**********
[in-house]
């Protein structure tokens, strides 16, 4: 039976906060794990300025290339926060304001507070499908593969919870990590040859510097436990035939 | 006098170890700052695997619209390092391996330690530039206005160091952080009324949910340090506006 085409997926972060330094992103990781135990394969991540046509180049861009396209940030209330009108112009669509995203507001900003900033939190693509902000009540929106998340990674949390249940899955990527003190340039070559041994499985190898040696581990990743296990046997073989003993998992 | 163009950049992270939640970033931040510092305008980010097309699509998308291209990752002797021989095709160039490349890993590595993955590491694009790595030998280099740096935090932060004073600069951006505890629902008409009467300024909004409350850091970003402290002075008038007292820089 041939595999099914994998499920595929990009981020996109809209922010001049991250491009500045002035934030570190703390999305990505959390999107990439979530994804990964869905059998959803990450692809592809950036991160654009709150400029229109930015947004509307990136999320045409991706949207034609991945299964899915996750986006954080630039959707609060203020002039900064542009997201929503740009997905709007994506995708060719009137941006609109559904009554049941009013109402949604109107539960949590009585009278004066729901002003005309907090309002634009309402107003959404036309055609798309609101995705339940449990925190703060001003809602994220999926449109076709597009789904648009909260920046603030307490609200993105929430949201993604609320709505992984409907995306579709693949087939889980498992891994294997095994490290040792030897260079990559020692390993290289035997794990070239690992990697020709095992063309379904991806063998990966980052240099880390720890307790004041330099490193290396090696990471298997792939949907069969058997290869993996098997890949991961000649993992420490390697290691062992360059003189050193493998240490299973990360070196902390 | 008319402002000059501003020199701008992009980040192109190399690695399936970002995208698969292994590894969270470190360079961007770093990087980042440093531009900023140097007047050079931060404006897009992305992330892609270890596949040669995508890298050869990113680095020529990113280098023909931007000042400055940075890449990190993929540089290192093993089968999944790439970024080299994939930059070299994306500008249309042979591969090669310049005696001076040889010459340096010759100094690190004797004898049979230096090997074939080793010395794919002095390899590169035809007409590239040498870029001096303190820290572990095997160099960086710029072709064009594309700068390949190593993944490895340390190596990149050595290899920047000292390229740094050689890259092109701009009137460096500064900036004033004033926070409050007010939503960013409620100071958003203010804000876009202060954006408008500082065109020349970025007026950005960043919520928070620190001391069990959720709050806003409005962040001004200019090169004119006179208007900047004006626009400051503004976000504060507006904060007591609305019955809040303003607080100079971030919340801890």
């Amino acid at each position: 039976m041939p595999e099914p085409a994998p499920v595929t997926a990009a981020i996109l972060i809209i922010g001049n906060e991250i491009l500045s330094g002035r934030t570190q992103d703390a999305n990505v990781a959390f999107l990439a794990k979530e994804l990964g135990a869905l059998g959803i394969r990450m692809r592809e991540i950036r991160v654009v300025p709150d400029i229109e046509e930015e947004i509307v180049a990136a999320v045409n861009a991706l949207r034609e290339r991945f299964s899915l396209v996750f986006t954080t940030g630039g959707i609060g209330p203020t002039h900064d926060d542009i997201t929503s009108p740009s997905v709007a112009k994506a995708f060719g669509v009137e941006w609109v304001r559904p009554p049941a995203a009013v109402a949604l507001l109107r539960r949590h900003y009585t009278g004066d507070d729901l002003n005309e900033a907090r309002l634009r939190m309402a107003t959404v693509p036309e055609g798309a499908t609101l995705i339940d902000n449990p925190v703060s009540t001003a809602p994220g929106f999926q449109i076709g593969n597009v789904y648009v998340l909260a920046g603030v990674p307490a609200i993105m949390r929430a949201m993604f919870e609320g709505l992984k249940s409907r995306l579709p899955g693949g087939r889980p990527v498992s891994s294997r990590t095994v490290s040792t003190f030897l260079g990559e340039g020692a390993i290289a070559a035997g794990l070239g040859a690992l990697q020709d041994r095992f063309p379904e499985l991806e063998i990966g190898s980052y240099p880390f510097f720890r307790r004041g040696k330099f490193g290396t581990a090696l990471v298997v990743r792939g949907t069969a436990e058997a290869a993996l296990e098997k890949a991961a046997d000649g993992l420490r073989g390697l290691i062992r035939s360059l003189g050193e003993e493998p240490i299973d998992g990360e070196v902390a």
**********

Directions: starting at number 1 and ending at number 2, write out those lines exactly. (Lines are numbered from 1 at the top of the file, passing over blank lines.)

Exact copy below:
[in-house]
């Protein structure tokens, strides 16, 4: 039976906060794990300025290339926060304001507070499908593969919870990590040859510097436990035939 | 006098170890700052695997619209390092391996330690530039206005160091952080009324949910340090506006 085409997926972060330094992103990781135990394969991540046509180049861009396209940030209330009108112009669509995203507001900003900033939190693509902000009540929106998340990674949390249940899955990527003190340039070559041994499985190898040696581990990743296990046997073989003993998992 | 163009950049992270939640970033931040510092305008980010097309699509998308291209990752002797021989095709160039490349890993590595993955590491694009790595030998280099740096935090932060004073600069951006505890629902008409009467300024909004409350850091970003402290002075008038007292820089 041939595999099914994998499920595929990009981020996109809209922010001049991250491009500045002035934030570190703390999305990505959390999107990439979530994804990964869905059998959803990450692809592809950036991160654009709150400029229109930015947004509307990136999320045409991706949207034609991945299964899915996750986006954080630039959707609060203020002039900064542009997201929503740009997905709007994506995708060719009137941006609109559904009554049941009013109402949604109107539960949590009585009278004066729901002003005309907090309002634009309402107003959404036309055609798309609101995705339940449990925190703060001003809602994220999926449109076709597009789904648009909260920046603030307490609200993105929430949201993604609320709505992984409907995306579709693949087939889980498992891994294997095994490290040792030897260079990559020692390993290289035997794990070239690992990697020709095992063309379904991806063998990966980052240099880390720890307790004041330099490193290396090696990471298997792939949907069969058997290869993996098997890949991961000649993992420490390697290691062992360059003189050193493998240490299973990360070196902390 | 008319402002000059501003020199701008992009980040192109190399690695399936970002995208698969292994590894969270470190360079961007770093990087980042440093531009900023140097007047050079931060404006897009992305992330892609270890596949040669995508890298050869990113680095020529990113280098023909931007000042400055940075890449990190993929540089290192093993089968999944790439970024080299994939930059070299994306500008249309042979591969090669310049005696001076040889010459340096010759100094690190004797004898049979230096090997074939080793010395794919002095390899590169035809007409590239040498870029001096303190820290572990095997160099960086710029072709064009594309700068390949190593993944490895340390190596990149050595290899920047000292390229740094050689890259092109701009009137460096500064900036004033004033926070409050007010939503960013409620100071958003203010804000876009202060954006408008500082065109020349970025007026950005960043919520928070620190001391069990959720709050806003409005962040001004200019090169004119006179208007900047004006626009400051503004976000504060507006904060007591609305019955809040303003607080100079971030919340801890």